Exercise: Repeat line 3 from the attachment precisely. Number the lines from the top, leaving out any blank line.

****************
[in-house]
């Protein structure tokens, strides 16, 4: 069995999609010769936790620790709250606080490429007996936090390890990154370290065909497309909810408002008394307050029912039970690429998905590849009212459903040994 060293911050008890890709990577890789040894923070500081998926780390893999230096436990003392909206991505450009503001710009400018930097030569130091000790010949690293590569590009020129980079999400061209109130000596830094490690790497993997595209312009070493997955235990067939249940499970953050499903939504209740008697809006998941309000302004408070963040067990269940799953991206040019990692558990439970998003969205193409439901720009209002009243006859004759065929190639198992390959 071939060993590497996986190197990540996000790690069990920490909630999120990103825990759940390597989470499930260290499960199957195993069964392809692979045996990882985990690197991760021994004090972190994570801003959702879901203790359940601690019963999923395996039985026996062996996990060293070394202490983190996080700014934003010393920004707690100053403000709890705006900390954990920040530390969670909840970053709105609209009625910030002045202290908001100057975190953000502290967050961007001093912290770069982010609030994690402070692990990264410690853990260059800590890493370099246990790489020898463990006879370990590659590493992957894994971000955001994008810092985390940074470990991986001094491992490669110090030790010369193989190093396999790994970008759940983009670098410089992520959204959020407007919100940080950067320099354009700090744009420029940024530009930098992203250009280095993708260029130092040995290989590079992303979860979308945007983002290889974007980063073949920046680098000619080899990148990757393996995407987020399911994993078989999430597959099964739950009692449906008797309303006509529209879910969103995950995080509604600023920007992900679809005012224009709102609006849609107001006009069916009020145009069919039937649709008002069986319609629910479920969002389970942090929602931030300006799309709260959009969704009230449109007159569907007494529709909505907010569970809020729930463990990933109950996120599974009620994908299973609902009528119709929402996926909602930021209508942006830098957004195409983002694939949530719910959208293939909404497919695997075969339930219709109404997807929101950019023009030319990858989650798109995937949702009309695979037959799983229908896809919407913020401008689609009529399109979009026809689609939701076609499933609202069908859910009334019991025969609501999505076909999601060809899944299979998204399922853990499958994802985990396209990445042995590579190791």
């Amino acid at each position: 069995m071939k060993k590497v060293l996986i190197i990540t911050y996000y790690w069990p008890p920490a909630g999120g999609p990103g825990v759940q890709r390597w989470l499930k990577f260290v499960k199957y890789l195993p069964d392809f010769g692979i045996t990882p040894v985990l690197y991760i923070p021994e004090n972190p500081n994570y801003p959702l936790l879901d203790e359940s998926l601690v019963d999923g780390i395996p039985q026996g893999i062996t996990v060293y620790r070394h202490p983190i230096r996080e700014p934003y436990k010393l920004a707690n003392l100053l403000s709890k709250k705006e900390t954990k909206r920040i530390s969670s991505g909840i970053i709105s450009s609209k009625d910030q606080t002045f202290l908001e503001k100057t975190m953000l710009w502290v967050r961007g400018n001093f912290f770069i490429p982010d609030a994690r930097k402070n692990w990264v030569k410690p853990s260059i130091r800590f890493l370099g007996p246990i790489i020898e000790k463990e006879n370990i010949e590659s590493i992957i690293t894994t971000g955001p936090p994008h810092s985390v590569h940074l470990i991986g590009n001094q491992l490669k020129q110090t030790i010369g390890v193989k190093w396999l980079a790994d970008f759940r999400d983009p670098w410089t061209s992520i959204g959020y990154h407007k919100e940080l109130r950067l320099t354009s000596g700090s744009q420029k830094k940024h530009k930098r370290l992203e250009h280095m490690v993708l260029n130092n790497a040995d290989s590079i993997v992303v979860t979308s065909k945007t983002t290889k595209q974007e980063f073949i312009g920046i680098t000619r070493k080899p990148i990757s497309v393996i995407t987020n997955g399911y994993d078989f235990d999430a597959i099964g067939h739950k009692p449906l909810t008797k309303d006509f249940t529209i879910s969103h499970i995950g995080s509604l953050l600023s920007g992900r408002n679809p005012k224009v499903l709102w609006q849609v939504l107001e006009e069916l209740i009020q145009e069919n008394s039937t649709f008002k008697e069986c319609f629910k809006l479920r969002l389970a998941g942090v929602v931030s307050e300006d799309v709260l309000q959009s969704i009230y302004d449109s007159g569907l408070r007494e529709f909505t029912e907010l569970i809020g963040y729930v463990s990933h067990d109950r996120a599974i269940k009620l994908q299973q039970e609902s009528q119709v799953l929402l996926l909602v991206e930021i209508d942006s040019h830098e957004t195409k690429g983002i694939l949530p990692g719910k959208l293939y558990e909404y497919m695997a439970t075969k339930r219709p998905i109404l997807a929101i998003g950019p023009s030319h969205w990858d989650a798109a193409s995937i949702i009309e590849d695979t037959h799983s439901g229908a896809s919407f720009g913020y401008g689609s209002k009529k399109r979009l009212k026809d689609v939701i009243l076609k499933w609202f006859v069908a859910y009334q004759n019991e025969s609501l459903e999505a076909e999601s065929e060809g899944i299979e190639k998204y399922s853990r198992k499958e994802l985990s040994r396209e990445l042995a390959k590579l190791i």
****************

């Amino acid at each position: 069995m071939k060993k590497v060293l996986i190197i990540t911050y996000y790690w069990p008890p920490a909630g999120g999609p990103g825990v759940q890709r390597w989470l499930k990577f260290v499960k199957y890789l195993p069964d392809f010769g692979i045996t990882p040894v985990l690197y991760i923070p021994e004090n972190p500081n994570y801003p959702l936790l879901d203790e359940s998926l601690v019963d999923g780390i395996p039985q026996g893999i062996t996990v060293y620790r070394h202490p983190i230096r996080e700014p934003y436990k010393l920004a707690n003392l100053l403000s709890k709250k705006e900390t954990k909206r920040i530390s969670s991505g909840i970053i709105s450009s609209k009625d910030q606080t002045f202290l908001e503001k100057t975190m953000l710009w502290v967050r961007g400018n001093f912290f770069i490429p982010d609030a994690r930097k402070n692990w990264v030569k410690p853990s260059i130091r800590f890493l370099g007996p246990i790489i020898e000790k463990e006879n370990i010949e590659s590493i992957i690293t894994t971000g955001p936090p994008h810092s985390v590569h940074l470990i991986g590009n001094q491992l490669k020129q110090t030790i010369g390890v193989k190093w396999l980079a790994d970008f759940r999400d983009p670098w410089t061209s992520i959204g959020y990154h407007k919100e940080l109130r950067l320099t354009s000596g700090s744009q420029k830094k940024h530009k930098r370290l992203e250009h280095m490690v993708l260029n130092n790497a040995d290989s590079i993997v992303v979860t979308s065909k945007t983002t290889k595209q974007e980063f073949i312009g920046i680098t000619r070493k080899p990148i990757s497309v393996i995407t987020n997955g399911y994993d078989f235990d999430a597959i099964g067939h739950k009692p449906l909810t008797k309303d006509f249940t529209i879910s969103h499970i995950g995080s509604l953050l600023s920007g992900r408002n679809p005012k224009v499903l709102w609006q849609v939504l107001e006009e069916l209740i009020q145009e069919n008394s039937t649709f008002k008697e069986c319609f629910k809006l479920r969002l389970a998941g942090v929602v931030s307050e300006d799309v709260l309000q959009s969704i009230y302004d449109s007159g569907l408070r007494e529709f909505t029912e907010l569970i809020g963040y729930v463990s990933h067990d109950r996120a599974i269940k009620l994908q299973q039970e609902s009528q119709v799953l929402l996926l909602v991206e930021i209508d942006s040019h830098e957004t195409k690429g983002i694939l949530p990692g719910k959208l293939y558990e909404y497919m695997a439970t075969k339930r219709p998905i109404l997807a929101i998003g950019p023009s030319h969205w990858d989650a798109a193409s995937i949702i009309e590849d695979t037959h799983s439901g229908a896809s919407f720009g913020y401008g689609s209002k009529k399109r979009l009212k026809d689609v939701i009243l076609k499933w609202f006859v069908a859910y009334q004759n019991e025969s609501l459903e999505a076909e999601s065929e060809g899944i299979e190639k998204y399922s853990r198992k499958e994802l985990s040994r396209e990445l042995a390959k590579l190791i």